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xxxii. 24-28. The Messiah was prophesied of by him, under the name of Shiloh, prosperous and the peaceable; in whose hands the pleasure of the Lord prospered, and who made peace for men by the blood of his cross; and that he should spring from his son Judah, and out of his tribe as he did; and that he should come while civil government, in some form or another, was in Judah ; and that when he came, there should be a great gathering of the Gentiles to him; all which have been exactly fulfilled: and for Christ, as the author of salvation, provided and promised in the covenant of grace, did the patriarch Jacob wait.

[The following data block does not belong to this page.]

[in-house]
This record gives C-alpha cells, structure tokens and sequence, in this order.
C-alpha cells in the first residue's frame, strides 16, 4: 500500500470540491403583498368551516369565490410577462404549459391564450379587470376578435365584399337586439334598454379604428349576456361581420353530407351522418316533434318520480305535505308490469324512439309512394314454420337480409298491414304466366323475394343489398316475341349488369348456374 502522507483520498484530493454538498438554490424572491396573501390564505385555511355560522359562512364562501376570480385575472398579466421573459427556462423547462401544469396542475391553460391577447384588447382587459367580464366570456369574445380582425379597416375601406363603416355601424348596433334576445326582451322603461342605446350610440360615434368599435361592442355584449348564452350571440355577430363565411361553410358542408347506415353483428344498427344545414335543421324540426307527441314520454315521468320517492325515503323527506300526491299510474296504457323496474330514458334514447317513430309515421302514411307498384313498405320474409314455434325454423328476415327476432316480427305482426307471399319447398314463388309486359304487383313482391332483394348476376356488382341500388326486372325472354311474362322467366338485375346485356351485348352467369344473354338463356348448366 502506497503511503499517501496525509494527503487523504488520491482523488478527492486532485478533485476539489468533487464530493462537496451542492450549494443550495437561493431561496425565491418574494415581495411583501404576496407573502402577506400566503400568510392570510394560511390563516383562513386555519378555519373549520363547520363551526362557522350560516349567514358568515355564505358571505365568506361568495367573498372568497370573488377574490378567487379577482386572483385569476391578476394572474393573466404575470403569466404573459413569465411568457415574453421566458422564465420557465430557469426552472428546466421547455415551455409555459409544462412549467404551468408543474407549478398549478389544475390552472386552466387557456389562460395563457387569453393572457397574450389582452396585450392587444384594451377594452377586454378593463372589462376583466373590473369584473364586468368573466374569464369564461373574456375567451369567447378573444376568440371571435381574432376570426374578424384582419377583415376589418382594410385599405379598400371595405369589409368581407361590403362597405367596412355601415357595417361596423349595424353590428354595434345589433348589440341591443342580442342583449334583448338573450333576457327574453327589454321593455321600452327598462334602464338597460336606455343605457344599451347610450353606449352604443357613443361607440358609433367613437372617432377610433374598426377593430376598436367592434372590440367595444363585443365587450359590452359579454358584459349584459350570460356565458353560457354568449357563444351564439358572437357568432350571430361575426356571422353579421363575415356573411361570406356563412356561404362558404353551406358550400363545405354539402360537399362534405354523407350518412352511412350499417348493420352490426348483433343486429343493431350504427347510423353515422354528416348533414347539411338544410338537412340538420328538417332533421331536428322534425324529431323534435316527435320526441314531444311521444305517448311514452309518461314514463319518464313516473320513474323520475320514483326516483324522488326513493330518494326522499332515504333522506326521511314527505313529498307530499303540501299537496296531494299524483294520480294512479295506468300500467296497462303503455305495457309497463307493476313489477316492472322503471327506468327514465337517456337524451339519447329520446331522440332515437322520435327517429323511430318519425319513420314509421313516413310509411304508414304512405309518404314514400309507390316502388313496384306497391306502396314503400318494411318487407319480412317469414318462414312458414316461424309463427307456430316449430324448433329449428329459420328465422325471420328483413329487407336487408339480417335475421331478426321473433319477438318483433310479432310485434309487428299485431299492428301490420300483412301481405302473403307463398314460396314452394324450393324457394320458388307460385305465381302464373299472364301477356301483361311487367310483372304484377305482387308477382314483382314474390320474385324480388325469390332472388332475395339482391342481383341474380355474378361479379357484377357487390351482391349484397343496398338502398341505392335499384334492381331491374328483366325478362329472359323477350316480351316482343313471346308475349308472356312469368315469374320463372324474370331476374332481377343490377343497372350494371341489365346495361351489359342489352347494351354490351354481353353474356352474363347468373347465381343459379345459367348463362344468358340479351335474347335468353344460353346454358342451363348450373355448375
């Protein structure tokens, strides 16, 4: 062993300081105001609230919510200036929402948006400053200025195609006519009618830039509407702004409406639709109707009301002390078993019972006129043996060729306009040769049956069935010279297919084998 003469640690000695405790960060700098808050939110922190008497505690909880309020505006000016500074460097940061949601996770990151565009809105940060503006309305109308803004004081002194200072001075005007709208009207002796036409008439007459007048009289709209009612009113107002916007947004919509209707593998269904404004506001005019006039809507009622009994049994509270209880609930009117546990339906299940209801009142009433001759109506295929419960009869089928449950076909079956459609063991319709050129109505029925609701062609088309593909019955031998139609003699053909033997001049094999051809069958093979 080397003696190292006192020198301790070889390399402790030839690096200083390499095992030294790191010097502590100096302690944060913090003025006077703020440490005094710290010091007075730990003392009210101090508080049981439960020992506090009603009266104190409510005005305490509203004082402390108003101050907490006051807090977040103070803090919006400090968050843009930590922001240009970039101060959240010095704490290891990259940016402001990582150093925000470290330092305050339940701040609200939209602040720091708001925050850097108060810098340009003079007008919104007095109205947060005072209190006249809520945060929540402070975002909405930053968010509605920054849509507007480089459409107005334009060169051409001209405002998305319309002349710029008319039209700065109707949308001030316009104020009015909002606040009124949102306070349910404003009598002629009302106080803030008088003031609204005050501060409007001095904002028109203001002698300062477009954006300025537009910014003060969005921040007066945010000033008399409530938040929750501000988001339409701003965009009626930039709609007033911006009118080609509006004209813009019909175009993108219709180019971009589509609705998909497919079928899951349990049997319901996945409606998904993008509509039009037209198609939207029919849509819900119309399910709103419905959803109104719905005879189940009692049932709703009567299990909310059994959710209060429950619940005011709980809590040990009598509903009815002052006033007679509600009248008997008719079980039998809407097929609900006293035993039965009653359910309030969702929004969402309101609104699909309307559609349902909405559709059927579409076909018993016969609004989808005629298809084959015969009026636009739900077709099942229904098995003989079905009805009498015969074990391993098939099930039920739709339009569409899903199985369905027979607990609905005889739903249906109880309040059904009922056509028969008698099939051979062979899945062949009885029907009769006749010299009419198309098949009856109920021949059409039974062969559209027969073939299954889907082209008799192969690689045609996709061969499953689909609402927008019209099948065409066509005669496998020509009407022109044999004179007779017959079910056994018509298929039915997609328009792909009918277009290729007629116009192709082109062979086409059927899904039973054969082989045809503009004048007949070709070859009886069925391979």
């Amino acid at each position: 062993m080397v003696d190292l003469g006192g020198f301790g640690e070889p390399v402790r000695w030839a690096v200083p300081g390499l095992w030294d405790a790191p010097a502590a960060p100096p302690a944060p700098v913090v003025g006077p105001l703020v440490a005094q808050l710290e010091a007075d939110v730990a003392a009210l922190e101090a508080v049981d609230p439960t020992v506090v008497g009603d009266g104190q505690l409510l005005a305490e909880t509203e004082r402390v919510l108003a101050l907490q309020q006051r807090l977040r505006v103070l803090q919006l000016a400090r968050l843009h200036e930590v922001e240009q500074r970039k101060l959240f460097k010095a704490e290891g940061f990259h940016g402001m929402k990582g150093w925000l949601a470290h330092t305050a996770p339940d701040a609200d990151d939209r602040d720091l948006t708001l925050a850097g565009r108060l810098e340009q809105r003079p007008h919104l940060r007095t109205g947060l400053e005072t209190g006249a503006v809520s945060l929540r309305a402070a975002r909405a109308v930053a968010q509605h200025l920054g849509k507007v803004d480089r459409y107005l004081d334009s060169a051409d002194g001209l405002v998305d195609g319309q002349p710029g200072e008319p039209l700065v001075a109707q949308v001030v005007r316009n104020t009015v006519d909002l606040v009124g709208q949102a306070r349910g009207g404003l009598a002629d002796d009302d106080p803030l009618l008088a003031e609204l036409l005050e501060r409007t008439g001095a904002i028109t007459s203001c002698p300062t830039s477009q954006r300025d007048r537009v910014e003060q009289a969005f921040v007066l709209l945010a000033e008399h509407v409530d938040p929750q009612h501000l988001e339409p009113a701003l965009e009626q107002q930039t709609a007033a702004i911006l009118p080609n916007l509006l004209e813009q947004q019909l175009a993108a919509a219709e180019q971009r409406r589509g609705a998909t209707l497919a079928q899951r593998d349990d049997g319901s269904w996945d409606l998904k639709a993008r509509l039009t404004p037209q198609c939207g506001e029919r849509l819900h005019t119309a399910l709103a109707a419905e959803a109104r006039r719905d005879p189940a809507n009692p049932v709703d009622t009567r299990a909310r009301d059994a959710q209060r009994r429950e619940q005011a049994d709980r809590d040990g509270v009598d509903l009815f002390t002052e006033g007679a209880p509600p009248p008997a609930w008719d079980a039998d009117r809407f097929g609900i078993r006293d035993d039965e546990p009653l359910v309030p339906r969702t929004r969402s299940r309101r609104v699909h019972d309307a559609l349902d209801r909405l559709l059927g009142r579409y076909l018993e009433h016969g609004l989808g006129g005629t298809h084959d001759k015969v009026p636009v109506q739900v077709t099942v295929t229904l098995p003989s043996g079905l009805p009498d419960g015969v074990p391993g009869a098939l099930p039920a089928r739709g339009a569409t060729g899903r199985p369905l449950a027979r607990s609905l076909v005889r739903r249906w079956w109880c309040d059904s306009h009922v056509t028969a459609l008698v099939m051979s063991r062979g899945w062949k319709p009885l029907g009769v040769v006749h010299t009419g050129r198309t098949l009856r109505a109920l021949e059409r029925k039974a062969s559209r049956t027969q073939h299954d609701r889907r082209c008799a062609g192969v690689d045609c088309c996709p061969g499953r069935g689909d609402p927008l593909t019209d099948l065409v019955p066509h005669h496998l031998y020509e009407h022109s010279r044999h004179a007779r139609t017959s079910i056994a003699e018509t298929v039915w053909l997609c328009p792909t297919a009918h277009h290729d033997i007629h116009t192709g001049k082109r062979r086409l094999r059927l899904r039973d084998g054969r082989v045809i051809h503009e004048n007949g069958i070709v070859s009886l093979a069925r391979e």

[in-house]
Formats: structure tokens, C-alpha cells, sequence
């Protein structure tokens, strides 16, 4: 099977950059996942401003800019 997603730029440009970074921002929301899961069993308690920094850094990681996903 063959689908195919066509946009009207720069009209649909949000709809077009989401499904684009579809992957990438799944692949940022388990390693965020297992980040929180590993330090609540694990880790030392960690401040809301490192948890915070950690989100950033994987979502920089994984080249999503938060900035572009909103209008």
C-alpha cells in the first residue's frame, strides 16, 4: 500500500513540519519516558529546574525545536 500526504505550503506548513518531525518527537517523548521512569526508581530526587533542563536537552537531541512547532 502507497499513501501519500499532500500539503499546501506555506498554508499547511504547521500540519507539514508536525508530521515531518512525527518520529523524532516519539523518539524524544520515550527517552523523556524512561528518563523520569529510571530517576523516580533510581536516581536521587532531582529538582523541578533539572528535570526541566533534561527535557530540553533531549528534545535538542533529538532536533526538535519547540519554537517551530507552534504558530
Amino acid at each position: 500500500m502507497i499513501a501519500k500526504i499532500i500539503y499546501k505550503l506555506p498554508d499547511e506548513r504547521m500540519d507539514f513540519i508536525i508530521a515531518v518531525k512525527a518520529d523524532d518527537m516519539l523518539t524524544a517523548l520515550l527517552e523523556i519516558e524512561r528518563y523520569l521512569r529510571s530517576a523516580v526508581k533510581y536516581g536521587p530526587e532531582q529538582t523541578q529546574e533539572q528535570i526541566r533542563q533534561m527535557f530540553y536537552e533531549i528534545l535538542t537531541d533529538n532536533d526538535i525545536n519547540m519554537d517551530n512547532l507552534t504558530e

Within this period of time, about the time the children of Israel were in Egypt, and before the times of Moses, lived Job, and his three friends: who, though they were not of Israel, but of the race of Esau, yet the covenant of grace, and the blessings of it, were made known to them, as a pledge and earnest of what would be done in after-times. Job was an eminent instance of the grace of God; his character, as given by God himself, is, that he was a perfect and upright man ; perfect, as justified by the righteousness of Christ; upright and sincere, as sanctified by the Spirit; and who, in his walk and conversation, appeared to be one that feared God and eschewed evil, Job i. 8. and as he was a man of great knowledge of natural and civil things, so of things divine, spiritual and evangelical; of the impurity of nature; of the insufficiency of man's righteousness to justify him before God; and of the doctrine of redemption and salvation by Christ. How many articles of faith, and doctrines of grace, are contained in those words of his; I know that my Redeemer liveth! &c. from whence it appears, that he knew Christ as the Redeemer, and as his Redeemer, provided and promised in the covenant of grace; that he then existed; that he would be incarnate, and dwell among men on earth; and come a second time to judge the world; and that there would be a resurrection of the same body, and a beatific vision of God in a future state; Job ix. 30, 31. xix. 25—27. Job's three friends, though they mistook his case, and misapplied things to him, yet were men that knew much of divine things; of the corruption of nature; of the vanity of self-righteousness; this, indeed, was their quarrel with Job, imagining, though wrongly, that he was righteous in his own eyes: and how gloriously does Elihu speak of the great Redeemer as the Messenger of the covenant, the uncreated Angel Christ; as an Interpreter of his Father's mind and will; one among a thousand, the Chiefest of ten thousand, whose office it is to shew unto men his uprightness, his own righteousness, to declare and preach it. And as a Ransom found in council and covenant; a proper Person to give his life a ransom for men: Job. xxxiii. 23, 24. Thus the covenant of grace was exhibited, held forth, displayed, and manifested in the grace and blessings of it in the times of the patriarchs.